How to Create Global Events in Vue 3 🚌

There no more internal event bus in Vue 3. But don’t fret, we have a workaround for how to create global events in Vue 3.

How to Create Global Events in Vue 3

Many Vue 2 coders have become proficient in using its built-in event bus, only to discover that it’s been removed in Vue 3. Luckily if using global events via an event bus is your thing, there is a workaround. Here is how to create global events in Vue 3 using an event bus.

How to Create Global Events in Vue 3 (Solution) πŸ‘

Global Events, also known as an Event Bus, can be created using a 3rd party emitter interface such as Mitt. Let’s look at how we can implement it into a project. 

The Mitt package weighs in at less than 200 bytes. Making is a very tiny additional payload onto your project.

First, install the Mitt package:

npm install mitt

Next, inject the global emitter inside your main.js file:

// main.js
import { createApp } from 'vue'
import App from './App.vue'
import mitt from 'mitt'

const emitter = mitt()
const app = createApp(App)

app.config.globalProperties.emitter = emitter

Setup a component to fire an event:

// Emitting Component File

export default {
    mounted() {
        this.emitter.emit('techozu', 'Component Mounted!')

In this example, we emit when a component is mounted, but you can emit from anywhere in your code, such as a button click.

Setup a component to listen to and react to an event:

//Receiving Component File

export default {
    mounted() {
        this.emitter.on('techozu', value => console.log('RECEIVED!', value))
    beforeDestroy() {


With the code above, the small Mitt package is made available to any component in your entire application.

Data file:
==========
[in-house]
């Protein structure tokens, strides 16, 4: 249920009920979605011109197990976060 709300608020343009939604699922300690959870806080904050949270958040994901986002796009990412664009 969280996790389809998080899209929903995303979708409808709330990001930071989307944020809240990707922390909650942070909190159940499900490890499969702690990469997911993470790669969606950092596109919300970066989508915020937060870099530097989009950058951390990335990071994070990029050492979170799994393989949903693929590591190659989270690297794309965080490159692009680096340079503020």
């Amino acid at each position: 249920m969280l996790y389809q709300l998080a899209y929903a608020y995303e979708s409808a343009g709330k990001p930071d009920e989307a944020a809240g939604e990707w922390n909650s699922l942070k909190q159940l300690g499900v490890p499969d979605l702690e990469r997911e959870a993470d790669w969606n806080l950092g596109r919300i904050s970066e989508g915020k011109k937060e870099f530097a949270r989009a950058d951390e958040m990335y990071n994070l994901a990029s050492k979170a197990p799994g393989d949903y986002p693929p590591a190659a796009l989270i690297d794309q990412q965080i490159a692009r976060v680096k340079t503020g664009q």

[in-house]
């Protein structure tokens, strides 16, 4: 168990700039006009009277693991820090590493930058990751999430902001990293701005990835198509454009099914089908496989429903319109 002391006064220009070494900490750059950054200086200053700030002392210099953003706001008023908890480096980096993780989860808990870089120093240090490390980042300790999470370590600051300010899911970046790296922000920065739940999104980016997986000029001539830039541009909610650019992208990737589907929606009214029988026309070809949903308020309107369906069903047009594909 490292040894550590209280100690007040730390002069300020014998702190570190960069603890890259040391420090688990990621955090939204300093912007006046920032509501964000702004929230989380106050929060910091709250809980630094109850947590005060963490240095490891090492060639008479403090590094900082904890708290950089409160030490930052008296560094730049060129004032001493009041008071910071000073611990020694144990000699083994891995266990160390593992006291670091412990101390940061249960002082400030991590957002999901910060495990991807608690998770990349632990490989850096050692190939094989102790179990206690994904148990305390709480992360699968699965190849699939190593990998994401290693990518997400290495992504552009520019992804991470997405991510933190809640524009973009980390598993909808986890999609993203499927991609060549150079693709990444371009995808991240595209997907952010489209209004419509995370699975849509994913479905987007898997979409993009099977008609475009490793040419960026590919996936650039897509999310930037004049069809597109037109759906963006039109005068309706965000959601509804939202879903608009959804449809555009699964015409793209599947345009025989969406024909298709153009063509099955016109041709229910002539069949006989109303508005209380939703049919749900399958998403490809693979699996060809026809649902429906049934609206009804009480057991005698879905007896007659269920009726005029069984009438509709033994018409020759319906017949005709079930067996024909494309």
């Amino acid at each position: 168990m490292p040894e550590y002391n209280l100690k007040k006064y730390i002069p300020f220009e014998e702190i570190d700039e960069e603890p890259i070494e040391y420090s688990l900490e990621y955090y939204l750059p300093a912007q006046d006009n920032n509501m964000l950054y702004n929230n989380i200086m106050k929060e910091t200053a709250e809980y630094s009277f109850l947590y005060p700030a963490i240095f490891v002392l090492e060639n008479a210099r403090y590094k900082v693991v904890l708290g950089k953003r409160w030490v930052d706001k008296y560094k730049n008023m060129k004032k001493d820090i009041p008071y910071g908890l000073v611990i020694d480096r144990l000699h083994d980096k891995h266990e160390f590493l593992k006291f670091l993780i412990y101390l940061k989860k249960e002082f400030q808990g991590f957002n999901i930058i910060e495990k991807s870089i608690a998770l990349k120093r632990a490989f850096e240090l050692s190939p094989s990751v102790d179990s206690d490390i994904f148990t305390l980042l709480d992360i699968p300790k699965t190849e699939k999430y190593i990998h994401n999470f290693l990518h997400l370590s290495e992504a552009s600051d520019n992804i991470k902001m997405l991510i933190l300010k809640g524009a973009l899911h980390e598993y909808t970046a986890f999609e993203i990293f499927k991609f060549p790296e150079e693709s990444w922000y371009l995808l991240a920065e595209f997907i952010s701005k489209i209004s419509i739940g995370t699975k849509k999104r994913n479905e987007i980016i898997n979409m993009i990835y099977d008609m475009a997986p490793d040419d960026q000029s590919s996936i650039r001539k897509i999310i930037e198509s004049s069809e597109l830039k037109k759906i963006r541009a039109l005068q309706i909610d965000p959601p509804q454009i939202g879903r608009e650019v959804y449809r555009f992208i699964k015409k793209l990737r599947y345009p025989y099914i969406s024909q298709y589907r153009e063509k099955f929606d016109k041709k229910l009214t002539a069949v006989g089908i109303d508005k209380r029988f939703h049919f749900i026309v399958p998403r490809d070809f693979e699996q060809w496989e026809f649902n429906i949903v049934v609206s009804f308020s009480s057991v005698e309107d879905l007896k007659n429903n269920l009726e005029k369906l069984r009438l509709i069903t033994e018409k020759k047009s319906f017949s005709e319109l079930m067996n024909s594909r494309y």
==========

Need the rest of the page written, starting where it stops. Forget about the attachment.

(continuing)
If you have components that have event listeners in them, which are created and destroyed periodically, make sure to destroy the listeners when the component is destroyed by using'eventID') or this.emitter.all.clear().

You can fire an event from any component in your project and listen to the event in any other component. This gives you the freedom to interconnect your hierarchy and not to emit events solely between descendants. 

Here are some additional Mitt functions that may be useful:

this.emitter.all.clear() // Clear all events'eventID') // Clear event by ID'eventID', handler) // Clear specific handler by eventID
this.emitter.on('*', handler) // Listen to all events

When to use an Event Bus in Vue 3?

An event bus can be used anytime you are trying to pass data between two or more components, specifically if the components are not direct descendants of one another. An event bus can also be used as a direct replacement for Vues child/parent emit functions. 

Although state control with Vuex performs much of the same functionality as an event bus, it sometimes unnecessarily complicates your code. If you find yourself setting up a Vuex store to simply pass events between components, you should consider potentially using an event bus instead.

Note that the Vue development team discourages the use of event buses because they eventually become difficult to maintain. However, for very small projects, they can be a solid solution.

We hope you found this guide helpful. For more Vue 3 tips and tricks, check out our Vue 3 Coding Section.